"In consequence of the perfection of the workmanship, a Leyden arrangement is produced upon a large scale; the copper wire becomes charged statically with that electricity which the pole of the battery connected with it can supply; it acts by induction through the gutta-percha, (without which induction it could not itself become charged, Exp. Res. 1177,) producing the opposite state on the surface of the water touching the gutta-percha, which forms the outer coating of this curious arrangement. The gutta-percha, across which the induction occurs, is only 0.1 of an inch thick, and the extent of the coating is enormous. The surface of the copper wire is nearly 8,300 square feet, and the surface of the outer coating of water is four times that amount, or 33,000 square feet. Hence the striking character of the results. The intensity of the static charge acquired is only equal to the intensity at the pole of the battery whence it is derived; but its quantity is enormous, because of the immense extent of the Leyden arrangement; and hence, when the wire is separated from the battery and the charge employed, it has all the powers of a considerable voltaic current, and gives results which the best ordinary electric machines and Leyden arrangements cannot as yet approach.

*    *    *     *    *    *    *     *

"Mr. Clarke arranged a Bain's printing telegraph, with three pens, so that it gave beautiful illustrations and records of facts like those stated; the pens are iron wires, under which a band of paper, imbued with ferro - prussiate of potassa, passes at a regular rate by clockwork; and thus regular lines of prussian blue are produced whenever a current is transmitted, and the time of the current is recorded. In the case to be described, the three lines were side by side, and about 0.1 of an inch apart, The pen m belonged to a circuit of only a few feet of wire, and a separate battery; it told whenever the contact key was put down by the finger; the pen n was at the earth end of the long air wire, and the pen o at the earth end of the long subterraneous wire; and, by arrangement, the key could be made to throw the electricity of the chief battery into either of these wires simultaneously with the passage of the short circuit current through pen m. When pens m and n were in action, the m record was a regular line of equal thickness, showing by its length the actual time during which the electricity flowed into the wires; and the n record was an equally regular line, parallel to and of equal length with the former, but the least degree behind it; thus indicating that the long air wire conveyed its electric current almost instantaneously to the further end. But when pens m and o were in action, the o line did not begin until some time after the m line, and it continued after the m line had ceased - i.e., after the o battery was cut off. Furthermore, it was faint at first, grew up to a maximum of intensity, continued at that as long as battery contact was continued, and then gradually diminished to nothing. Thus the record o showed that the wave of power took time in the water wire to reach the further extremity; by its first faintness, it showed that power was consumed in the exertion of lateral static induction along the wire; by the attainment of a maximum and the after equality, it showed when this induction had become proportionate to the intensity of the battery current; by its beginning to diminish, it showed when the battery current was cut off; and its prolongation and gradual diminution, showed the time of the outflow of the static electricity laid up in the wire, and the consequent regular falling of the induction which had been as regularly raised."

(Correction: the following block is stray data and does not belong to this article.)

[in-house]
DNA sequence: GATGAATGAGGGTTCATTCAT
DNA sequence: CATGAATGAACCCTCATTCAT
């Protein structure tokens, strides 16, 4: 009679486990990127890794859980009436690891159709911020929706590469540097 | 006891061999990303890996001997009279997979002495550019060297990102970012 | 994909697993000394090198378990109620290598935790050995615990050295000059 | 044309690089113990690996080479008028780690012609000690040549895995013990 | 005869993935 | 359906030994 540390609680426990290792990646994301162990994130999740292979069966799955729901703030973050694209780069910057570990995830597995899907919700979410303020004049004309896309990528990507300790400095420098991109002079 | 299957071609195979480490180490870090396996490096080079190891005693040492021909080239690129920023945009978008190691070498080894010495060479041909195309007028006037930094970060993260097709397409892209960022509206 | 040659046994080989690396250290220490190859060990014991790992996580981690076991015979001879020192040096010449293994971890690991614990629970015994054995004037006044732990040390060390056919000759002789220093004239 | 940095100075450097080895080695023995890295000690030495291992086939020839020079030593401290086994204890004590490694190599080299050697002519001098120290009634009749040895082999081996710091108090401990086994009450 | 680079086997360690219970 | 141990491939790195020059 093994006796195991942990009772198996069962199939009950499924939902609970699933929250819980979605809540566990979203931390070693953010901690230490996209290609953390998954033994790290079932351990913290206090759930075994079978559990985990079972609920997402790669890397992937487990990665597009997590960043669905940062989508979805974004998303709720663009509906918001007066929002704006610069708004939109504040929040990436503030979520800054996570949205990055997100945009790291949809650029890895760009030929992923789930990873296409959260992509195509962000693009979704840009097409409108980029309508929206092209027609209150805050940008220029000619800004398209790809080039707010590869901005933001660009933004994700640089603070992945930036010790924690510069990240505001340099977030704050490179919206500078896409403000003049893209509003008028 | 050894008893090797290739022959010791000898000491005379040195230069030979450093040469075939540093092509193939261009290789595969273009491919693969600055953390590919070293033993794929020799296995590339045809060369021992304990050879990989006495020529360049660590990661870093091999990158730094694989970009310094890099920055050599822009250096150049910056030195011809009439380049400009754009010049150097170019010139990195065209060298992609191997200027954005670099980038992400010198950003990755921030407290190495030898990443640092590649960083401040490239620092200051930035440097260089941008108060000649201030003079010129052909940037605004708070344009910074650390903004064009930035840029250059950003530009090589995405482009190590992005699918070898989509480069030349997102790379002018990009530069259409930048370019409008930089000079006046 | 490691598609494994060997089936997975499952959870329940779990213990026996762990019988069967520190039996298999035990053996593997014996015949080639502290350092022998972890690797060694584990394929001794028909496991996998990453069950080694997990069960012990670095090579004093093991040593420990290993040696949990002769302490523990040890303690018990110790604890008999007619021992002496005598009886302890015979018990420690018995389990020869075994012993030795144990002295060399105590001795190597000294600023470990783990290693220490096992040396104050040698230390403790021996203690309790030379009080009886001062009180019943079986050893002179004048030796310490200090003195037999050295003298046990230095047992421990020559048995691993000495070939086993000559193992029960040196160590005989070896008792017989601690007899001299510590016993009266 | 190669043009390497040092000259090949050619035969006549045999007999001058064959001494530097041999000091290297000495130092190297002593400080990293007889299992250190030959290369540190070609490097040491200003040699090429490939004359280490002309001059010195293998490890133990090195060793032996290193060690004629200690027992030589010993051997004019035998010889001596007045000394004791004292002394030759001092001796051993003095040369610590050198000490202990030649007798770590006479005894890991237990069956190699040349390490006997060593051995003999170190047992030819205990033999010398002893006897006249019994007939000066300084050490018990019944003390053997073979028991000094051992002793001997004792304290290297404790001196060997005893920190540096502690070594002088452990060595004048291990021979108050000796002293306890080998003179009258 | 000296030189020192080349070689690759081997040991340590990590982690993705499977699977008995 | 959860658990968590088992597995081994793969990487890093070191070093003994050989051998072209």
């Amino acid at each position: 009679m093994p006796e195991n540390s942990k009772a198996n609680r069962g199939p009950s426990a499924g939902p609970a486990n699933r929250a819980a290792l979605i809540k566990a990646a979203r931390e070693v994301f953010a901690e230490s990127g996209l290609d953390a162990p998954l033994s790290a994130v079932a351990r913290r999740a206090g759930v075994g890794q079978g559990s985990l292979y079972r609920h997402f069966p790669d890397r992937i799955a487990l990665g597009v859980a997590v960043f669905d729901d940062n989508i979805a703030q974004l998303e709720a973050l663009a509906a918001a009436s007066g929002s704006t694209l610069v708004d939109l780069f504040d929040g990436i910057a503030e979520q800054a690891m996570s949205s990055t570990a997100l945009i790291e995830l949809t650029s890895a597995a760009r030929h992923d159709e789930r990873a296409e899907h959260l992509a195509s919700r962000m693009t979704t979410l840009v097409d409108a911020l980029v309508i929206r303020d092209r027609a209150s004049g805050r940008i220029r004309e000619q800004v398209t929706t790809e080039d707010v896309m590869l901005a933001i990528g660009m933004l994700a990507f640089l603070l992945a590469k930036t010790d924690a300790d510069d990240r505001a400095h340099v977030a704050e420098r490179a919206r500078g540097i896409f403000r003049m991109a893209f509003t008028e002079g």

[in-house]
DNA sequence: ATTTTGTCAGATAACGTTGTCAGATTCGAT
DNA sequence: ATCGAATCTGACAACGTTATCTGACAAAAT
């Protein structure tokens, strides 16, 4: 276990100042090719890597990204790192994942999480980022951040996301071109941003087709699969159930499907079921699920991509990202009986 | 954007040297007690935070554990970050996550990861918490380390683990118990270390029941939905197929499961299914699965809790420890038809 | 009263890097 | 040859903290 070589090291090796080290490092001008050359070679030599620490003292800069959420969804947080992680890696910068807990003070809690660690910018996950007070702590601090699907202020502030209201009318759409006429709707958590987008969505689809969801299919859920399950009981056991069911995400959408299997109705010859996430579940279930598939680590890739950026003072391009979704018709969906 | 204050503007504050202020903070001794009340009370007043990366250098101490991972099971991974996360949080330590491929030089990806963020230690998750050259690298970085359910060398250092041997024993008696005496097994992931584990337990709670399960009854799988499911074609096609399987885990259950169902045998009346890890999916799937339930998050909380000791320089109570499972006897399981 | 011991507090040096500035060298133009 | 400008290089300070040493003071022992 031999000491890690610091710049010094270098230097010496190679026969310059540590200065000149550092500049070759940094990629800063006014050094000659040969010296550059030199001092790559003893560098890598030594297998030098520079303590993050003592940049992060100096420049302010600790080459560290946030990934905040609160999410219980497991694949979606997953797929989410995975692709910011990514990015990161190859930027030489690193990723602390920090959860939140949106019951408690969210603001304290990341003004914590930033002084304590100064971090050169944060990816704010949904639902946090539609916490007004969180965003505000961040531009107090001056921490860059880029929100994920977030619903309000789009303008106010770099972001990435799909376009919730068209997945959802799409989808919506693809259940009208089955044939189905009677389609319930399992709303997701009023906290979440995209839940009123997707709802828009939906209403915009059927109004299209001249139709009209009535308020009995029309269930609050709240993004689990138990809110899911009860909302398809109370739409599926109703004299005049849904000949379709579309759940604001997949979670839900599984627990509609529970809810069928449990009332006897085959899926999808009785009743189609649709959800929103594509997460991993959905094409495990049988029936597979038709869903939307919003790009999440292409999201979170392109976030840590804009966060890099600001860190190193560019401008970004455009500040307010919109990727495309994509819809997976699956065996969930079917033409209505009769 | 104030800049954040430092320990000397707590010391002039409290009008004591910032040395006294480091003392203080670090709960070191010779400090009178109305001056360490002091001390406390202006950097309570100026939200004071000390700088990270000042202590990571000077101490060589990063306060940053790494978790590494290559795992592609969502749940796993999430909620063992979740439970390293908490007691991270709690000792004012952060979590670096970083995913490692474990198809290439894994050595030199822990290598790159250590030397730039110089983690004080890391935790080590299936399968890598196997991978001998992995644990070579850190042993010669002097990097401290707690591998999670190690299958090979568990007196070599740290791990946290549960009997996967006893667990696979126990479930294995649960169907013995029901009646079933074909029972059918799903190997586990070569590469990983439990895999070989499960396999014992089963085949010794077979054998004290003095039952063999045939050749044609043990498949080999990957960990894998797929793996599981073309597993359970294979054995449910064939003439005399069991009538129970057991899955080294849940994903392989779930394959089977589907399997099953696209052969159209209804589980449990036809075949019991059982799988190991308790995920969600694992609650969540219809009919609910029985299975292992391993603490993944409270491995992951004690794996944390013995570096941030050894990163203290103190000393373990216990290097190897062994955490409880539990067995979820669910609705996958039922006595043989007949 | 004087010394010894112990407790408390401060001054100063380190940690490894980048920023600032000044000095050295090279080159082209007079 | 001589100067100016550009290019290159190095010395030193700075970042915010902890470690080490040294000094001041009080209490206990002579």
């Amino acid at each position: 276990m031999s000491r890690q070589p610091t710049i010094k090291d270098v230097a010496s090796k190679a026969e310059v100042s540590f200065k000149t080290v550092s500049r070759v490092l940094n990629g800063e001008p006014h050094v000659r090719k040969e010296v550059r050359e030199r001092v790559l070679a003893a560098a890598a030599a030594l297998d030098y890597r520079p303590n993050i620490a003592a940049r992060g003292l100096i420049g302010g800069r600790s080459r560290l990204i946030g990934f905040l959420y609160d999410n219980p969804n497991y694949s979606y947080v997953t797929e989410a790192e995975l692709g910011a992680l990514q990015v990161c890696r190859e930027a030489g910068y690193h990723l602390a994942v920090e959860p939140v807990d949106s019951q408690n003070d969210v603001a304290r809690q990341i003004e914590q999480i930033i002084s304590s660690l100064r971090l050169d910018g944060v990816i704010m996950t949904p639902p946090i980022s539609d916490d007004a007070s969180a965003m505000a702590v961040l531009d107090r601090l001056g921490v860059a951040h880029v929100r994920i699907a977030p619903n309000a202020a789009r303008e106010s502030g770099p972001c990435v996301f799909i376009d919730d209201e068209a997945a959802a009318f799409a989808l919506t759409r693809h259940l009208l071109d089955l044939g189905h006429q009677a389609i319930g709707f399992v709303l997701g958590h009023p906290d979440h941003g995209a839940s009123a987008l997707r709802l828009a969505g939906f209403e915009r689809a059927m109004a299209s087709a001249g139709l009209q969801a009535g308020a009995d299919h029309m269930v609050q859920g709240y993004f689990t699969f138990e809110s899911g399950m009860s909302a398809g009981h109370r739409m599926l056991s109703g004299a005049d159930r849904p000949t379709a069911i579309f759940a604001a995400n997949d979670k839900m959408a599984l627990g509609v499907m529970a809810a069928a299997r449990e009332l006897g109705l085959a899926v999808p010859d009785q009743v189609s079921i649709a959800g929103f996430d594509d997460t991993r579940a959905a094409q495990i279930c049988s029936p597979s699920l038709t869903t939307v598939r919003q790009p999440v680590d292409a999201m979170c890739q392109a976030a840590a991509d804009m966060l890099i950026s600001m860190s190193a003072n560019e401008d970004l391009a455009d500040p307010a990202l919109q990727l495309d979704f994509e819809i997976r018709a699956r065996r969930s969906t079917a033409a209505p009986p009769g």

*    *    *     *    *    *    *     *

"When an air wire of equal extent is experimented with, in like manner, no such effects as these are perceived; or, if guided by principle, the arrangements are such as to be searching, they are perceived only in a very slight degree, and disappear in comparison with the former gross results."

In reference to this subject, Mr. Edward B. Bright, the very able secretary of the English and Irish Telegraph Company, (Shaffner's Telegraph Companion, vol. II, page 169. The engineer of this company and the Atlantic Telegraph Company is the same) in association with the Atlantic telegraph, has written a very clear paper, viz: